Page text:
Escape Arts gets three further mentions as they invited me onto an international zoom call to see the results of a student collaboration that reached as far as Thailand and Australia.  I followed that up by a visit to the Heritage Centre and a meeting with Karen Williams on the challenges that they have faced as a result of Covid-19.  It was particularly interesting to hear how they have fully embraced the virtual world and grasped the opportunity of reaching out to their followers.  The recent changes in the road layout has enabled High Street to be pedestrianised from 11- 6 each day and for anyone enjoying this space can I recommend you take the opportunity to look at the lovely artwork display Escape Arts have put together in the windows of the old Debenhams property.

And finally, I featured prominently in the latest edition of ‘Bridging the Gap’.  This has been produced as an online version for the first time and can be viewed here.  However, paper versions are still available if required.  Copies can be picked up from the Town Hall or from your local Councillor (and if you are able to have a supply for residents to pick up we would particularly like to hear from you).

The Lighter Side of Mayoral Life – The Mayoress's Musings
15 August, 2020

As not a lot is happening in terms of officially ‘consorting with the Mayor’ I thought I might give you a glimpse into the chaos that is the Mayoral Home.

Mr Mayor is fully embracing the current situation attending in person wherever possible, but otherwise meetings and events are virtual.  The latter of these obviously take place at home and I think in my last article I referred to our home being repurposed to accommodate this.  However, what seems to be happening now is a full scale coup!

Mr Mayor’s office is the kitchen, the small bedroom his private conference room, and he seems to be quietly infiltrating other areas.  He needs Town Council, Town Trust and salaried work areas. The Mayor’s Parlour at the Town Hall is out of action so that’s the sitting room gone.  Oh, and I nearly forgot, Mr Mayor also needs me to be photographer, proof reader and PA.  All this and our daughter and I working from home and attempting to keep a vestige of home-life normality led to one or two minor skirmishes and her coining the phrase ‘Attila the Mum’.  That was when I decamped to my office.  You’ll be pleased to know it has been much calmer (if perhaps slightly untidier) at home since.  I’m sure this will resonate with most people as they try to grapple with home life, work life, schooling and now the summer break all under the same roof.

We did recently have a problem with our electricity failing which, as you can imagine, caused meltdown as all our technology failed.  The chaos then spilt over into our neighbourhood as the installation of a car sized diesel generator made so much noise it led our neighbours to believe they were under invasion, especially when the contractors returned at 2:00am the following night heralded by flashing lights, warning sirens and the deafening roar of a mechanical grab.  Whilst we admire the tenacity of the contractors to get the job done it would have been a little more politic if they had enabled us to warn the neighbours that they would be woken to what would sound like an air raid that night.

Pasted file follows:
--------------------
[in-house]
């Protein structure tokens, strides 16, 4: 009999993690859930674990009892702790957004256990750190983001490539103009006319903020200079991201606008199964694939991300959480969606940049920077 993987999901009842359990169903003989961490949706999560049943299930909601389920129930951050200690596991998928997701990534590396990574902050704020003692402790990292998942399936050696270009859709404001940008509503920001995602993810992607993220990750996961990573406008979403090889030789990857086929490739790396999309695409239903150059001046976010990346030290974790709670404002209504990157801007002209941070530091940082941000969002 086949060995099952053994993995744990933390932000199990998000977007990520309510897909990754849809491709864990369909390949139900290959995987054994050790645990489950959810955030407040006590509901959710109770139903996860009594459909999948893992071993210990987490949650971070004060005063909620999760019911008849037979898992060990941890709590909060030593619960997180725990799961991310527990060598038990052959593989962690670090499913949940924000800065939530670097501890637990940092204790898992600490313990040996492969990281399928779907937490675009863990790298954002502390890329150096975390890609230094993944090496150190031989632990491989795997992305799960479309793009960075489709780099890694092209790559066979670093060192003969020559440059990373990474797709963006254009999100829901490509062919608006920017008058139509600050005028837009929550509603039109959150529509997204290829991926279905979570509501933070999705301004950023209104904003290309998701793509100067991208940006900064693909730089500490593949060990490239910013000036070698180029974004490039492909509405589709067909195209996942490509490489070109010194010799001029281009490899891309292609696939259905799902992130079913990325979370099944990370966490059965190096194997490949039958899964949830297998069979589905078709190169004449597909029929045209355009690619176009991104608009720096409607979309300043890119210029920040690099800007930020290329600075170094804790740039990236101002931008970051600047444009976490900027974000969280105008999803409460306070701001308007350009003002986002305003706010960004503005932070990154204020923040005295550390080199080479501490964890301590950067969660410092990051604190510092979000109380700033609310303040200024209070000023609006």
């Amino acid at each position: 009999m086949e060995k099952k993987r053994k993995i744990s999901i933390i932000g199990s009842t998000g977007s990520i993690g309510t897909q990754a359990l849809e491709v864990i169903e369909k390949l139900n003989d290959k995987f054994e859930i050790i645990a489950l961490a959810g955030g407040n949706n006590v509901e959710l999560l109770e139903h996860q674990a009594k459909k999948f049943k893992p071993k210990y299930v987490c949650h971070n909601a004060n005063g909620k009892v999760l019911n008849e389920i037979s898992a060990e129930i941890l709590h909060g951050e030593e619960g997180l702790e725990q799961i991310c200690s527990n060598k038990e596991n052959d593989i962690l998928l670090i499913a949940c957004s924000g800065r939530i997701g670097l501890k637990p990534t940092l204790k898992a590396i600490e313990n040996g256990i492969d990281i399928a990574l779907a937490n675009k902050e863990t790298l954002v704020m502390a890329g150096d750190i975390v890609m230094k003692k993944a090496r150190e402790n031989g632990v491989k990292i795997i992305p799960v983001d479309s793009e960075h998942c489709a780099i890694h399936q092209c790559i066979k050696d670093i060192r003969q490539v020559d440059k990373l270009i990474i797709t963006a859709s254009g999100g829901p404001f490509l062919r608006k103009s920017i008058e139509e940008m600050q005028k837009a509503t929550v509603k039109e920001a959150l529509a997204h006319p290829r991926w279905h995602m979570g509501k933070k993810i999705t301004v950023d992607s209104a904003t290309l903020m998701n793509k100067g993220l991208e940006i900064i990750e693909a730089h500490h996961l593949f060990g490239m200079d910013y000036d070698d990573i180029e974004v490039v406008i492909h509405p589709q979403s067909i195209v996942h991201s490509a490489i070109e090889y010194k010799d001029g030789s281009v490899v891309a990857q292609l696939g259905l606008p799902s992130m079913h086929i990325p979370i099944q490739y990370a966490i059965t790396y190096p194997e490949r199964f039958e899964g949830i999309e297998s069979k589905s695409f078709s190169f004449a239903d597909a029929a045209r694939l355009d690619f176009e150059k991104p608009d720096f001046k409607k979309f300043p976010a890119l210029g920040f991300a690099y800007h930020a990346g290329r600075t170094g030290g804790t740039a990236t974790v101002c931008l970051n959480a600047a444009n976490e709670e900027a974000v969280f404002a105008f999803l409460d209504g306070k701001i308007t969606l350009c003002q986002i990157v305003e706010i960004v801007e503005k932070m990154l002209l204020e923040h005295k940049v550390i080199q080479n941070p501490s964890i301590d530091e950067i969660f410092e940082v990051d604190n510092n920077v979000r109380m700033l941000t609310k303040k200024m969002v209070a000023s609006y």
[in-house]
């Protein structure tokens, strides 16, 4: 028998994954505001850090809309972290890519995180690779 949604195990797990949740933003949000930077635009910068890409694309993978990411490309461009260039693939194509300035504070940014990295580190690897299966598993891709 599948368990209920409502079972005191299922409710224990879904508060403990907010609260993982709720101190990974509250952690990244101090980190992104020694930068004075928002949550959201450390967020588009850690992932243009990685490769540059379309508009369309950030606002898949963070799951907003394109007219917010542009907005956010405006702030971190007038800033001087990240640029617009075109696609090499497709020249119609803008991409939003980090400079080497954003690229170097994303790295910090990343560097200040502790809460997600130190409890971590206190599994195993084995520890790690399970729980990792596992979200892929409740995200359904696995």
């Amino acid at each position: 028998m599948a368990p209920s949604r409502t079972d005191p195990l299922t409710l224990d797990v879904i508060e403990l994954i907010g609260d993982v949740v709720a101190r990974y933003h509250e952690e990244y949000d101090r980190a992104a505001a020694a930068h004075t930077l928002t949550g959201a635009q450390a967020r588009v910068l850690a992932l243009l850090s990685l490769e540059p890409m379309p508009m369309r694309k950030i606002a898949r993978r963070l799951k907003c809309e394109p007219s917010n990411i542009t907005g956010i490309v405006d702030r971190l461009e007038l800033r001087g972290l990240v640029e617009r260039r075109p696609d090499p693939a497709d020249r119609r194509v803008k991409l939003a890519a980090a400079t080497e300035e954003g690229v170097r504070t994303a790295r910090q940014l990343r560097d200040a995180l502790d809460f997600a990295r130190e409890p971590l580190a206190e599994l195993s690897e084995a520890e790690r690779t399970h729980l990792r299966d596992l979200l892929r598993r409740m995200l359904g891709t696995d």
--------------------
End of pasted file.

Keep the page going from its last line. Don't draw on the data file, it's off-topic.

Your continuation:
So, for now we all soldier on as restrictions begin to be lifted and something closer to normality returns.   This weekend saw my first official invite to accompany Mr Mayor to cut the ribbon for the official reopening of the Shakespeare Walking Tour from Tudor World in Sheep Street – which coincidentally has been the home of at least two former Mayors.

Not Just a Virtual World
25 July, 2020

I had started out writing this blog under the heading of ‘Living in a Virtual World’ but a gradual easing of lockdown has given me some opportunities to get out and about which is a very pleasant change.  I have therefore renamed the article and hope you this blog gives you some insight into my current life

 For those of us fortunate to do so, lockdown has meant working from home and a whole new world of no daily commute which can only be a positive for the planet.  I had previously said that I never wanted to work from home and whilst it won’t suit everybody I’ve found it an enjoyable experience so far, to the point where I’ve already indicated a wish to continue post Covid-19.

 It is surprising how quickly we have become so dependent on and competent with the technology required to hold Zoom meetings (other media functionality is available).  From a Council perspective, we made the decision to immediately embrace the new virtual world and when we held our first Town Council Meeting on 26 May using Zoom we decided that this would be streamed live via Facebook.